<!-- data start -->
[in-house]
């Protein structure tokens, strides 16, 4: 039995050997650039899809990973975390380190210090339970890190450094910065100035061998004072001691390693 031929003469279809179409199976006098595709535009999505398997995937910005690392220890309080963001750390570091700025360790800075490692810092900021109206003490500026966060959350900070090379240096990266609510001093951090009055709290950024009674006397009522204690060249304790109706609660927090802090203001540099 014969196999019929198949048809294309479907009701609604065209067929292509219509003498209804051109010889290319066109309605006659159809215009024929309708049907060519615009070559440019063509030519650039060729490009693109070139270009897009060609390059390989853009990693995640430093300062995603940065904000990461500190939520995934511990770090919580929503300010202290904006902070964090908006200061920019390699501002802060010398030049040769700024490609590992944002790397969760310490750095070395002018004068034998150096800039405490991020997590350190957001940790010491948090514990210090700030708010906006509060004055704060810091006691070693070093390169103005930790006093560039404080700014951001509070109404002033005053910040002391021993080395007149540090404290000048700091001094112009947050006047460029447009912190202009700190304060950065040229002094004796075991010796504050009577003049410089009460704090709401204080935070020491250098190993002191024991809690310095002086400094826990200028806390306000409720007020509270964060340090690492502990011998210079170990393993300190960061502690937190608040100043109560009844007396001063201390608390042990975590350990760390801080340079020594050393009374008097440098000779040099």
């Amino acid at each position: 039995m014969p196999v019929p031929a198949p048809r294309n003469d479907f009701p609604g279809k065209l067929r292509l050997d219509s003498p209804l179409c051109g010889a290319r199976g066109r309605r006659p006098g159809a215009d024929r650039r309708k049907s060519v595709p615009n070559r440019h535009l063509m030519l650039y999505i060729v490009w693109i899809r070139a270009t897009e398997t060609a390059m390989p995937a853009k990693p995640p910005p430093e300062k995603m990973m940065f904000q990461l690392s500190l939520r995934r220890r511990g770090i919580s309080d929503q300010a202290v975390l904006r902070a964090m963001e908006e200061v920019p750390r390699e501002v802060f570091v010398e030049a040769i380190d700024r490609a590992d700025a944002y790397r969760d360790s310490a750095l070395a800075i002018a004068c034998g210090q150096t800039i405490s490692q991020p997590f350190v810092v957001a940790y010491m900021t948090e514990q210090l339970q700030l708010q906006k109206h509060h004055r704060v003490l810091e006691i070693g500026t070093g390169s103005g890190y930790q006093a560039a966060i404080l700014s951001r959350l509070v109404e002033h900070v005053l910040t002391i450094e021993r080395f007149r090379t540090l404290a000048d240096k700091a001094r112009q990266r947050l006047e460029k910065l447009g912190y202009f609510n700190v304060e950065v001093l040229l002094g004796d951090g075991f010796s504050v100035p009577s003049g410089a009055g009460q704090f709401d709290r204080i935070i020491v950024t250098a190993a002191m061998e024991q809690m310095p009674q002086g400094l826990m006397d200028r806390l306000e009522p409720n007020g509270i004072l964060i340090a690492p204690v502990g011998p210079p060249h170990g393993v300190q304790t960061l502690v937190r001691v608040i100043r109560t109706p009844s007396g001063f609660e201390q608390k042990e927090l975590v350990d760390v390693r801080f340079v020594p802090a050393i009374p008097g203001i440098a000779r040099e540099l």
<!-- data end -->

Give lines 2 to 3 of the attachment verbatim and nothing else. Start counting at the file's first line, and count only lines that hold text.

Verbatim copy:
């Protein structure tokens, strides 16, 4: 039995050997650039899809990973975390380190210090339970890190450094910065100035061998004072001691390693 031929003469279809179409199976006098595709535009999505398997995937910005690392220890309080963001750390570091700025360790800075490692810092900021109206003490500026966060959350900070090379240096990266609510001093951090009055709290950024009674006397009522204690060249304790109706609660927090802090203001540099 014969196999019929198949048809294309479907009701609604065209067929292509219509003498209804051109010889290319066109309605006659159809215009024929309708049907060519615009070559440019063509030519650039060729490009693109070139270009897009060609390059390989853009990693995640430093300062995603940065904000990461500190939520995934511990770090919580929503300010202290904006902070964090908006200061920019390699501002802060010398030049040769700024490609590992944002790397969760310490750095070395002018004068034998150096800039405490991020997590350190957001940790010491948090514990210090700030708010906006509060004055704060810091006691070693070093390169103005930790006093560039404080700014951001509070109404002033005053910040002391021993080395007149540090404290000048700091001094112009947050006047460029447009912190202009700190304060950065040229002094004796075991010796504050009577003049410089009460704090709401204080935070020491250098190993002191024991809690310095002086400094826990200028806390306000409720007020509270964060340090690492502990011998210079170990393993300190960061502690937190608040100043109560009844007396001063201390608390042990975590350990760390801080340079020594050393009374008097440098000779040099």
């Amino acid at each position: 039995m014969p196999v019929p031929a198949p048809r294309n003469d479907f009701p609604g279809k065209l067929r292509l050997d219509s003498p209804l179409c051109g010889a290319r199976g066109r309605r006659p006098g159809a215009d024929r650039r309708k049907s060519v595709p615009n070559r440019h535009l063509m030519l650039y999505i060729v490009w693109i899809r070139a270009t897009e398997t060609a390059m390989p995937a853009k990693p995640p910005p430093e300062k995603m990973m940065f904000q990461l690392s500190l939520r995934r220890r511990g770090i919580s309080d929503q300010a202290v975390l904006r902070a964090m963001e908006e200061v920019p750390r390699e501002v802060f570091v010398e030049a040769i380190d700024r490609a590992d700025a944002y790397r969760d360790s310490a750095l070395a800075i002018a004068c034998g210090q150096t800039i405490s490692q991020p997590f350190v810092v957001a940790y010491m900021t948090e514990q210090l339970q700030l708010q906006k109206h509060h004055r704060v003490l810091e006691i070693g500026t070093g390169s103005g890190y930790q006093a560039a966060i404080l700014s951001r959350l509070v109404e002033h900070v005053l910040t002391i450094e021993r080395f007149r090379t540090l404290a000048d240096k700091a001094r112009q990266r947050l006047e460029k910065l447009g912190y202009f609510n700190v304060e950065v001093l040229l002094g004796d951090g075991f010796s504050v100035p009577s003049g410089a009055g009460q704090f709401d709290r204080i935070i020491v950024t250098a190993a002191m061998e024991q809690m310095p009674q002086g400094l826990m006397d200028r806390l306000e009522p409720n007020g509270i004072l964060i340090a690492p204690v502990g011998p210079p060249h170990g393993v300190q304790t960061l502690v937190r001691v608040i100043r109560t109706p009844s007396g001063f609660e201390q608390k042990e927090l975590v350990d760390v390693r801080f340079v020594p802090a050393i009374p008097g203001i440098a000779r040099e540099l």